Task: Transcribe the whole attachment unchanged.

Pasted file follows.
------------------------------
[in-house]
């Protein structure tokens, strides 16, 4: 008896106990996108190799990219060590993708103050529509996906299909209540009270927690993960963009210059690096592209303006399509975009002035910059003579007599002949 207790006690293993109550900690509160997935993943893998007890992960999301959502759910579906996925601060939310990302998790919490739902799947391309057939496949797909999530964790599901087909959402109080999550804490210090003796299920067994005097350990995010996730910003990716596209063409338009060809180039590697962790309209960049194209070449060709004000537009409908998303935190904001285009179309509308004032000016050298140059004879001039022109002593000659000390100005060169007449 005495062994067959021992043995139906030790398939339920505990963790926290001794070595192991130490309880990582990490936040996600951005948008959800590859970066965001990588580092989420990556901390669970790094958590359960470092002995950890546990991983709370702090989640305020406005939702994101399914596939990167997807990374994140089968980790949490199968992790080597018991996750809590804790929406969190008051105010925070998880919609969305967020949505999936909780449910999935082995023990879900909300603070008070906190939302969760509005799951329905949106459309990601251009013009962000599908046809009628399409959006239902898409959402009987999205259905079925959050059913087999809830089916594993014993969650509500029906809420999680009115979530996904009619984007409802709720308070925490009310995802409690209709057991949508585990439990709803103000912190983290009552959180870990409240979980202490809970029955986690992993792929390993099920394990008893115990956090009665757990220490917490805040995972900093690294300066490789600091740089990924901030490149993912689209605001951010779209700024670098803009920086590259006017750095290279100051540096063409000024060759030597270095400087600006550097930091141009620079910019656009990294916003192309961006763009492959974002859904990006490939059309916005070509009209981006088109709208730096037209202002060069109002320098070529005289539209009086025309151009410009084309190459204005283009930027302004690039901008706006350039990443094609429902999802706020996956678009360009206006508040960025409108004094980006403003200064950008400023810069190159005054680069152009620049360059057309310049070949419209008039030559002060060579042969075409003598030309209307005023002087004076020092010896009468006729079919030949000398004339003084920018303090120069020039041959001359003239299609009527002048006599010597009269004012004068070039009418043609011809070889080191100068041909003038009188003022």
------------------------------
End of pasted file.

[in-house]
């Protein structure tokens, strides 16, 4: 008896106990996108190799990219060590993708103050529509996906299909209540009270927690993960963009210059690096592209303006399509975009002035910059003579007599002949 207790006690293993109550900690509160997935993943893998007890992960999301959502759910579906996925601060939310990302998790919490739902799947391309057939496949797909999530964790599901087909959402109080999550804490210090003796299920067994005097350990995010996730910003990716596209063409338009060809180039590697962790309209960049194209070449060709004000537009409908998303935190904001285009179309509308004032000016050298140059004879001039022109002593000659000390100005060169007449 005495062994067959021992043995139906030790398939339920505990963790926290001794070595192991130490309880990582990490936040996600951005948008959800590859970066965001990588580092989420990556901390669970790094958590359960470092002995950890546990991983709370702090989640305020406005939702994101399914596939990167997807990374994140089968980790949490199968992790080597018991996750809590804790929406969190008051105010925070998880919609969305967020949505999936909780449910999935082995023990879900909300603070008070906190939302969760509005799951329905949106459309990601251009013009962000599908046809009628399409959006239902898409959402009987999205259905079925959050059913087999809830089916594993014993969650509500029906809420999680009115979530996904009619984007409802709720308070925490009310995802409690209709057991949508585990439990709803103000912190983290009552959180870990409240979980202490809970029955986690992993792929390993099920394990008893115990956090009665757990220490917490805040995972900093690294300066490789600091740089990924901030490149993912689209605001951010779209700024670098803009920086590259006017750095290279100051540096063409000024060759030597270095400087600006550097930091141009620079910019656009990294916003192309961006763009492959974002859904990006490939059309916005070509009209981006088109709208730096037209202002060069109002320098070529005289539209009086025309151009410009084309190459204005283009930027302004690039901008706006350039990443094609429902999802706020996956678009360009206006508040960025409108004094980006403003200064950008400023810069190159005054680069152009620049360059057309310049070949419209008039030559002060060579042969075409003598030309209307005023002087004076020092010896009468006729079919030949000398004339003084920018303090120069020039041959001359003239299609009527002048006599010597009269004012004068070039009418043609011809070889080191100068041909003038009188003022």